Tehran is looking seriously at a limited Syrian-Lebanese clash of arms with Israel – possibly using Bashar Assad’s chemical weapons as a trigger, debkafile’s military and intelligence sources disclose. Reacting to this news, Israel announced Sunday, Jan. 27, the deployment of Iron Dome anti-missile batteries some days ago to reinforce security in northern Israel and the key Haifa port.
The Iranians see three strategic benefits in embroiling Israel in a limited war with its two allies, Syria and Hizballah:
1. A new outbreak of armed violence would direct world attention away from the Syrian civil war:
2. Israel would be sidetracked from a possible strike against Iran’s nuclear facilities – even a “surgical operation” such as Defense Minister Ehud Barak spoke of over the weekend – by being thrown into multiple battles with Iranian forces in Syria and Lebanon, the Shiite Hizballah and the Palestinian Hamas and Islamic Jihadi in the Gaza Strip.
The clash would be programmed to end without winners or losers like Israel’s war against Hizballah in 2006 and its two anti-terror operations the Gaza Strip in 2009 and 2012. But meanwhile Israel would have its hands too full with threats on three borders to pursue military action against a nuclear Iran.
3. Tehran would buy another year’s delay for spinning out its talks with the Six Powers (US, Russia, France, Britain, China and Germany) on their nuclear controversy.
At the weekly cabinet meeting in Jerusalem Sunday, Prime Minister Binyamin Netanyahu said “Israel faced some of the gravest threats in its existence” and they continue to run riot “in the east, the north and the south.”
Behind his words, was an immediate neighborhood beset in last couple of weeks by al Qaeda’s advance in Mali – now checked by French intervention; the Algerian gas field hostage siege; and the discovery of the strong interface among the various African Al Qaeda branches, including Egypt, in operations, logistics, shared arms suppliers and the pooling of jihadist manpower in the different arenas.
Israel’s prime minister and security chiefs are clearly troubled by the perceived danger of the jihadist networks based in Egyptian Sinai and al Qaeda affiliates fighting in Syria joining up to attack Israel from two directions, the north and the south. This would be in keeping with the multiple, multinational terrorist threats surfacing in Africa.
With regard to Syria’s chemical weapons, after convening an expanded security-diplomatic cabinet meeting last Wednesday, Jan. 23, the day after Israel’s general election, Netanyahu remarked: “We have to look around us… What’s happening in Iran and the lethal weapons in Syria, which is falling apart…”
He left the specifics to Deputy Prime Minister Sylvan Shalom, who said Sunday that if chemical weapons reached Hizballah or Syrian rebel hands, “Such a development would be a crossing of all red lines that would require a different approach, including even preventive operations.”
But even Shalom did not specify where the red lines would be – the handover of Syrian chemical weapons to Hizballah? And against whom would Israel take preventive action – Syria, Hizballah or both? And if they reached Syrian rebel hands, would Israel hit them or go straight for the poison gas arsenals?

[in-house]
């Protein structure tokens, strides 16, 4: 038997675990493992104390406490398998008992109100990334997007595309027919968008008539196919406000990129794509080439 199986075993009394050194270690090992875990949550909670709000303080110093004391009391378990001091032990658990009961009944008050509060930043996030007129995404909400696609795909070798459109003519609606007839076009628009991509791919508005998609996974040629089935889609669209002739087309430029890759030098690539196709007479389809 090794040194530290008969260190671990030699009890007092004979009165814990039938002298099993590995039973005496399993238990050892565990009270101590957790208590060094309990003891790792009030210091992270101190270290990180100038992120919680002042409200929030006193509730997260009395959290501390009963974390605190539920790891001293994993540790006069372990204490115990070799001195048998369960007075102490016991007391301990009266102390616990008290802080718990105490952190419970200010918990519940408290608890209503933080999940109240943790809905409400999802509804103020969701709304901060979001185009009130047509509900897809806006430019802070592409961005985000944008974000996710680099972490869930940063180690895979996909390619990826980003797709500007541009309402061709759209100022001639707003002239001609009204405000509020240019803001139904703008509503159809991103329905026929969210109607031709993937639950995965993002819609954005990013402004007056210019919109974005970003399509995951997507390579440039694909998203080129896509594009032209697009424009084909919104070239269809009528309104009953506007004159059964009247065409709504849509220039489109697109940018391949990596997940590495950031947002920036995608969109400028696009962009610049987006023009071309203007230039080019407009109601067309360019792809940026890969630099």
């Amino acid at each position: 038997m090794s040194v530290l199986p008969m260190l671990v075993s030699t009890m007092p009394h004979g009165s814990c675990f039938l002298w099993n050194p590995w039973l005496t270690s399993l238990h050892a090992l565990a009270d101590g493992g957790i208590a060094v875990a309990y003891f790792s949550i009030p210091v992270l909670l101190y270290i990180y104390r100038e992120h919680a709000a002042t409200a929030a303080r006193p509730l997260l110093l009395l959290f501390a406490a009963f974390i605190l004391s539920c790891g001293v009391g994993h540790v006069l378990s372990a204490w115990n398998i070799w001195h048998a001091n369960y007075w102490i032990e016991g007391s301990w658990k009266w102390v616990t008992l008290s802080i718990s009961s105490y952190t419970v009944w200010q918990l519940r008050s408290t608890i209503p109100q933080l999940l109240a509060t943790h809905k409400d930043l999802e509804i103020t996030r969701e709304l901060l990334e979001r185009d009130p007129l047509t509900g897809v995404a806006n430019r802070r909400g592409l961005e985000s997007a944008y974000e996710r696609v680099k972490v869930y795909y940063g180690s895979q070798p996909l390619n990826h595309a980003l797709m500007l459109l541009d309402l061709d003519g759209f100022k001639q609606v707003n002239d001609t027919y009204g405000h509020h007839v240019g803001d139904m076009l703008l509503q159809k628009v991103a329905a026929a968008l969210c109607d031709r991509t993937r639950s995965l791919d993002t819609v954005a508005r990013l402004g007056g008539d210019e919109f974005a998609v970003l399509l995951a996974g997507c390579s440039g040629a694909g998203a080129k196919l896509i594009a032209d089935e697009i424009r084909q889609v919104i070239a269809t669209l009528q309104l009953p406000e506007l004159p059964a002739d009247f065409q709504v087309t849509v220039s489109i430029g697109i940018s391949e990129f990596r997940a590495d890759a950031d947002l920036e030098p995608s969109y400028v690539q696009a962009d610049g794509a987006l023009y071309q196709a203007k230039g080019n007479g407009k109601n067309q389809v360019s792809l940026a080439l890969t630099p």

Neither Netanyahu nor Shalom responded to the Iranian warning issued Saturday by Ali Akbar Velayati, a close adviser to Iranian leader Ayatollah Ali Khamenei, that an attack on Syria would be tantamount to an attack on Iran.
This warning was intended to drive home to Israel the message that an offensive against Syria would be treated as a direct confrontation with Iran.
This warning aimed at holding Israel back from a military strike against Syria – Syria, not the Assad regime. This is because an Israeli attack on Syrian rebels armed with chemical weapons would also serve Tehran’s purpose very well: Iranian forces in Syria and Lebanon would use the opportunity to unite the Syrian army and the rebels against the common enemy, Israel, and so start the process of winding down the anti-Assad revolt.
Velayati also avoided mentioning Iran’s key ally in Lebanon, Hizballah. In his warning, he said: "Syria has a very basic and key role in the region for promoting firm policies of resistance [against Israel]… For this reason an attack on Syria would be considered an attack on Iran and Iran's allies."
This high-ranking Iranian figure took care not to draw attention to Hizballah because, according to debkafile’s military sources, parts of the Syrian chemical arsenal have already reached Hizballah and are stashed away in fortified bunkers in the terrorist militia’s Beqaa Valey strongholds, along with a lethal array of long- and medium-range ground-to-ground rockets that too were smuggled secretly across the Syrian border.
Some western intelligence sources – especially American – now believe Syrian chemical weapons were secreted to Hizballah during 2012. They were sent over in small packages to avoid attracting US or Israel notice. By now Hizballah is thought to have accumulated a substantial supply of poison weapons.
Our military sources report that Israel’s military planners have long-range logistical plans ready for dealing with new situations such as this one. It has expanded its undercover penetration of Syria and Lebanon and is making rapid progress in erecting a sophisticated 57-kilometer security fence along the Syrian border. This project may take months to complete. But meanwhile, Iran is working on its own plans for jumping the gun before it is finished with a military adventure.